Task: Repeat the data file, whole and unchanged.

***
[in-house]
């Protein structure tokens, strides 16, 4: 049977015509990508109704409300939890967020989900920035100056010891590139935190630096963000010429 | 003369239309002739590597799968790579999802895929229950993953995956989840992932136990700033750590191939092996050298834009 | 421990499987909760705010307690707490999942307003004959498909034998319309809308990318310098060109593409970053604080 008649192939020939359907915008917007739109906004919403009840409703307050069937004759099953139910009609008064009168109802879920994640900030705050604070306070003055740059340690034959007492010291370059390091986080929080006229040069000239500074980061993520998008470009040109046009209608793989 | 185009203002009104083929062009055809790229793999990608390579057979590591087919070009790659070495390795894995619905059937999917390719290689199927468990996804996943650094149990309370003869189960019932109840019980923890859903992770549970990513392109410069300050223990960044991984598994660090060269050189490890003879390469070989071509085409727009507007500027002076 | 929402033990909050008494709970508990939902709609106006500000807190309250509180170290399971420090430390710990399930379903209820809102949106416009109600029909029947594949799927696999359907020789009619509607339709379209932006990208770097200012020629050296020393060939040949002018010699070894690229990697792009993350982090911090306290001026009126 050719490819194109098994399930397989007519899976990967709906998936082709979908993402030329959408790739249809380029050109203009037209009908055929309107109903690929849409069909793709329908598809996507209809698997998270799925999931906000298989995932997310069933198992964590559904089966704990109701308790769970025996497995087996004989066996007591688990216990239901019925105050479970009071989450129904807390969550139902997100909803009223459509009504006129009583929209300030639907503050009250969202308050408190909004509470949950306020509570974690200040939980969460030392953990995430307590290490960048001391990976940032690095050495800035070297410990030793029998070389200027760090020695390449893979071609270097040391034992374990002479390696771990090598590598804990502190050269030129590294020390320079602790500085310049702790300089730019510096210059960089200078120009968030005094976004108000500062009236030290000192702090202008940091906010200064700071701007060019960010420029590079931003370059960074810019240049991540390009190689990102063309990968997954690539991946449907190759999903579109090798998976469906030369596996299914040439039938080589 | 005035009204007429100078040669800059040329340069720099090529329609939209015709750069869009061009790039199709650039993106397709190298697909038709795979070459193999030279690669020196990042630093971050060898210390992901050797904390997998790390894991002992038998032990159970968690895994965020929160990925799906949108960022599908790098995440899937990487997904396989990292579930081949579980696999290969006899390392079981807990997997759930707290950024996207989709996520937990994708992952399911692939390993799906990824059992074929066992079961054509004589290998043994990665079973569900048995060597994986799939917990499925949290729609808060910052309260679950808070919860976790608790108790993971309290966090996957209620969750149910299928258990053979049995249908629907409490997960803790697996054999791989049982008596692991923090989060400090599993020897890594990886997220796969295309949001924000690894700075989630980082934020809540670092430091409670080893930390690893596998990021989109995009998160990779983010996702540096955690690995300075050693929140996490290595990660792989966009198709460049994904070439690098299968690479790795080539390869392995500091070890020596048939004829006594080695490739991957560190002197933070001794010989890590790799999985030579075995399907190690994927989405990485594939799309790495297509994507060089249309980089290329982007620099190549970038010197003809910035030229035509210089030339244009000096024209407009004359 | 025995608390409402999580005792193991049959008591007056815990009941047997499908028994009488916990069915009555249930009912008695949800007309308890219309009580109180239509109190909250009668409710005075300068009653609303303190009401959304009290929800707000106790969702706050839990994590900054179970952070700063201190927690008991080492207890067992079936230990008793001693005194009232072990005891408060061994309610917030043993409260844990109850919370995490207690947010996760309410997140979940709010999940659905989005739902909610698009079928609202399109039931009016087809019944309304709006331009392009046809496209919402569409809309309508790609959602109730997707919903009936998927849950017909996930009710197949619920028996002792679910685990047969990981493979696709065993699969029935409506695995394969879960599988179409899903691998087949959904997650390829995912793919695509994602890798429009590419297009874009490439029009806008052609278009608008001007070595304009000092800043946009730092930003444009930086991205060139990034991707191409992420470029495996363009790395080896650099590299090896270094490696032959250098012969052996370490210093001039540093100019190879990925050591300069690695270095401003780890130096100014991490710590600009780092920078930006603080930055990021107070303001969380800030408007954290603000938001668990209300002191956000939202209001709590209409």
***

[in-house]
């Protein structure tokens, strides 16, 4: 049977015509990508109704409300939890967020989900920035100056010891590139935190630096963000010429 | 003369239309002739590597799968790579999802895929229950993953995956989840992932136990700033750590191939092996050298834009 | 421990499987909760705010307690707490999942307003004959498909034998319309809308990318310098060109593409970053604080 008649192939020939359907915008917007739109906004919403009840409703307050069937004759099953139910009609008064009168109802879920994640900030705050604070306070003055740059340690034959007492010291370059390091986080929080006229040069000239500074980061993520998008470009040109046009209608793989 | 185009203002009104083929062009055809790229793999990608390579057979590591087919070009790659070495390795894995619905059937999917390719290689199927468990996804996943650094149990309370003869189960019932109840019980923890859903992770549970990513392109410069300050223990960044991984598994660090060269050189490890003879390469070989071509085409727009507007500027002076 | 929402033990909050008494709970508990939902709609106006500000807190309250509180170290399971420090430390710990399930379903209820809102949106416009109600029909029947594949799927696999359907020789009619509607339709379209932006990208770097200012020629050296020393060939040949002018010699070894690229990697792009993350982090911090306290001026009126 050719490819194109098994399930397989007519899976990967709906998936082709979908993402030329959408790739249809380029050109203009037209009908055929309107109903690929849409069909793709329908598809996507209809698997998270799925999931906000298989995932997310069933198992964590559904089966704990109701308790769970025996497995087996004989066996007591688990216990239901019925105050479970009071989450129904807390969550139902997100909803009223459509009504006129009583929209300030639907503050009250969202308050408190909004509470949950306020509570974690200040939980969460030392953990995430307590290490960048001391990976940032690095050495800035070297410990030793029998070389200027760090020695390449893979071609270097040391034992374990002479390696771990090598590598804990502190050269030129590294020390320079602790500085310049702790300089730019510096210059960089200078120009968030005094976004108000500062009236030290000192702090202008940091906010200064700071701007060019960010420029590079931003370059960074810019240049991540390009190689990102063309990968997954690539991946449907190759999903579109090798998976469906030369596996299914040439039938080589 | 005035009204007429100078040669800059040329340069720099090529329609939209015709750069869009061009790039199709650039993106397709190298697909038709795979070459193999030279690669020196990042630093971050060898210390992901050797904390997998790390894991002992038998032990159970968690895994965020929160990925799906949108960022599908790098995440899937990487997904396989990292579930081949579980696999290969006899390392079981807990997997759930707290950024996207989709996520937990994708992952399911692939390993799906990824059992074929066992079961054509004589290998043994990665079973569900048995060597994986799939917990499925949290729609808060910052309260679950808070919860976790608790108790993971309290966090996957209620969750149910299928258990053979049995249908629907409490997960803790697996054999791989049982008596692991923090989060400090599993020897890594990886997220796969295309949001924000690894700075989630980082934020809540670092430091409670080893930390690893596998990021989109995009998160990779983010996702540096955690690995300075050693929140996490290595990660792989966009198709460049994904070439690098299968690479790795080539390869392995500091070890020596048939004829006594080695490739991957560190002197933070001794010989890590790799999985030579075995399907190690994927989405990485594939799309790495297509994507060089249309980089290329982007620099190549970038010197003809910035030229035509210089030339244009000096024209407009004359 | 025995608390409402999580005792193991049959008591007056815990009941047997499908028994009488916990069915009555249930009912008695949800007309308890219309009580109180239509109190909250009668409710005075300068009653609303303190009401959304009290929800707000106790969702706050839990994590900054179970952070700063201190927690008991080492207890067992079936230990008793001693005194009232072990005891408060061994309610917030043993409260844990109850919370995490207690947010996760309410997140979940709010999940659905989005739902909610698009079928609202399109039931009016087809019944309304709006331009392009046809496209919402569409809309309508790609959602109730997707919903009936998927849950017909996930009710197949619920028996002792679910685990047969990981493979696709065993699969029935409506695995394969879960599988179409899903691998087949959904997650390829995912793919695509994602890798429009590419297009874009490439029009806008052609278009608008001007070595304009000092800043946009730092930003444009930086991205060139990034991707191409992420470029495996363009790395080896650099590299090896270094490696032959250098012969052996370490210093001039540093100019190879990925050591300069690695270095401003780890130096100014991490710590600009780092920078930006603080930055990021107070303001969380800030408007954290603000938001668990209300002191956000939202209001709590209409």